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Friday the 13th: Dispelling some tax myths & superstitions

This post was updated Friday, April 13, 2018.

I admit it. I'm a bit superstitious. I throw spilled salt over my shoulder, knock on wood and avoid walking under ladders, although that last one is because I'm also incredibly klutzy.

I do not, however, suffer from paraskevidekatriaphobia or triskaidekaphobia. The first word is the fear of Friday the 13th, the second term is the fear of things or events associated with the number 13. Extra points to anyone who can pronounce either word!

Black cat quote from Groucho Marx Black cat, Groucho Marx quote poster courtesy Just Cats.

Joking aside, lots of people do dread 13, especially when their calendar shows it falling on a Friday.

Similarly, lots of folks are scared of taxes. And those tax fears aren't limited by the calendar. They dread taxes at any time of the year.

But when Friday the 13th arrives just before Tax Day, watch out!

So on this particularly scary-for-some day, I decided to dispel a few persistent tax superstitions and myths.

"I file at the last minute as audit protection."

The thinking here is that the Internal Revenue Service will be too swamped dealing with procrastinators' tax returns to look closely at every 1040.

Sorry, but that's bad logic. Each April 15 (or April 17 this year) or so, the IRS is primarily interested in just getting those millions of returns into the system. The possibility that your return might be more closely examined comes later.

First a computer looks at your entries and sees if there are any numbers that look a bit off. This is the mysterious Discrimination Information Function, or DIF, that compares tax returns to a computer model to see if your entries are typical for your filing and income status.

The IRS doesn't share its DIF figures. However, Wolters Kluwer Tax & Accounting has taken the preliminary itemized deduction amounts released by the IRS for 2015 (the agency's reports lag behind the current tax year because of the time needed to compile figures) and compiled the table below of taxpayer average deductions by adjusted gross income. 

Gross Income

Taxes Interest Charitable Contributions
under $15,000 $9,210 $3,667 $6,397 $1,533
$15,000 to $30,000 $8,646 $5,497 $6,572 $2,483
$30,000 to $50,000 $8,761 $4,027 $6,357 $2,812
$50,000 to $100,000 $9,426 $6,323 $7,382 $3,244
$100,000 to $200,000 $11,305 $11,052 $8,905 $4,155
$200,000 to $250,000 $17,625 $17,711 $11,370 $5,779
$250,000 or more $37,032 $51,906 $16,580 $21,769

SOURCE: Wolters Kluwer Tax & Accounting, 2018. Permission for use granted.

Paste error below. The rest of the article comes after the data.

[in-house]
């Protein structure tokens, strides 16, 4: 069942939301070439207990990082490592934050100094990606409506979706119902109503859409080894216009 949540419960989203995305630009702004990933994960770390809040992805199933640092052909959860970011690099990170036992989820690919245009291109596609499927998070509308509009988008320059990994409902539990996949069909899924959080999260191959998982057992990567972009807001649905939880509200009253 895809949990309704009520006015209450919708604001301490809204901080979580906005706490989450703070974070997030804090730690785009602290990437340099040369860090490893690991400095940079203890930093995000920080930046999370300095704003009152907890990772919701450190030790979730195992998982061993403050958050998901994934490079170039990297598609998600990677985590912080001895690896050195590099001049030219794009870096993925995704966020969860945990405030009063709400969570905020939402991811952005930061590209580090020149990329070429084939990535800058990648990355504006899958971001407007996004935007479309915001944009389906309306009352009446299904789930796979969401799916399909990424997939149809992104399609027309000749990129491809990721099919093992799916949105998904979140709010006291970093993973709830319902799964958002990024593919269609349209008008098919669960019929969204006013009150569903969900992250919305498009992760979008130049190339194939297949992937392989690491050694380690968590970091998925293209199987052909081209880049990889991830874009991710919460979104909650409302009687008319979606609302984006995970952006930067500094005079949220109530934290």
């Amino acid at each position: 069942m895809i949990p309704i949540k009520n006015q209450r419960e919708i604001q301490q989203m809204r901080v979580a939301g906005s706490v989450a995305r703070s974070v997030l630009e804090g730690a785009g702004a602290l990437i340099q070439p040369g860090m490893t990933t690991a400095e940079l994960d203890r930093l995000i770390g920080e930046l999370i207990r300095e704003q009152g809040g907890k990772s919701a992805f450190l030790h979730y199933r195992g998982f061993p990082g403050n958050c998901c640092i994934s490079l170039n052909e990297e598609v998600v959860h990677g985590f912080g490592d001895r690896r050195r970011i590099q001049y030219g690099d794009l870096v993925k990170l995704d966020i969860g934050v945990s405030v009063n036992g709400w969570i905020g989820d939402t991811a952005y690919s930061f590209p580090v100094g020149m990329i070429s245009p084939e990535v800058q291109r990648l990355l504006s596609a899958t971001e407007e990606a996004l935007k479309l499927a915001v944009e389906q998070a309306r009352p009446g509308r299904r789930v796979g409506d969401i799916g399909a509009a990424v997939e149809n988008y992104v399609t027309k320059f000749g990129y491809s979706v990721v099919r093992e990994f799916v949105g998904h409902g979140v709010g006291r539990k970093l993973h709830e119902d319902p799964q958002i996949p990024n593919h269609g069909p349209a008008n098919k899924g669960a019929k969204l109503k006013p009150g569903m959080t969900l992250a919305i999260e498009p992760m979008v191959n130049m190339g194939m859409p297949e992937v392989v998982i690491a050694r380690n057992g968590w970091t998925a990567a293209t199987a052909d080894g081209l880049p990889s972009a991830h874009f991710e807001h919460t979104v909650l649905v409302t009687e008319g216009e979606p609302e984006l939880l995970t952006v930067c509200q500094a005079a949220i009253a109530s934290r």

Where do your deductions fit in this table, accounting of course for a bit of inflation? If they are way over these amounts — which Wolters Kluwer notes are for illustration purposes only, not to be used for claiming deductions — your return could be pulled by the IRS for a closer look.

And if the IRS' computer flags your return based on its similar DIF figures, then a human IRS agent reviews it and determines whether further action, from a simple notice asking for more information to a full-fledged audit, is necessary.

It doesn't matter when you get your return into the system, the protocol is the same.

"A filing extension makes you an audit target."

This is a corollary to the last-minute filing fear. It's also wrong.

In fact, your chances of an audit may actually be lower when you file for a tax extension because you've given yourself enough time to avoid common tax-filing mistakes and properly fill out your Form 1040.

No errors mean no audit.

"I don't e-file because it makes it easier
for the IRS to access my personal finances."

This same argument is used by folks who don't accept directly deposited refunds.

Wrong again. The IRS gets the same amount of info -- OK, except for your bank account if you request a paper refund check -- regardless of how you send it to the agency.

And if you owe taxes and decide against electronic payment such as electronic funds withdrawal or the Electronic Federal Tax Payment System (EFTPS) because of the same fear, remember that your personal check has your bank account and routing information on it. And that highly sensitive personal financial information is being sent through a very unsecured channel, the U.S. Postal Service.

What are your tax fears and superstitions? If you've been able to put the demons to rest, please leave a comment and tell us how.

And if you're still battling the tax terrors, share that, too, and maybe the ol' blog's readers and I can help.

You also might find these items of interest:



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thanks Bruce! want a copy editor job?!

Bruce Allen, EA

"expect for your bank account".
I believe you meant except.

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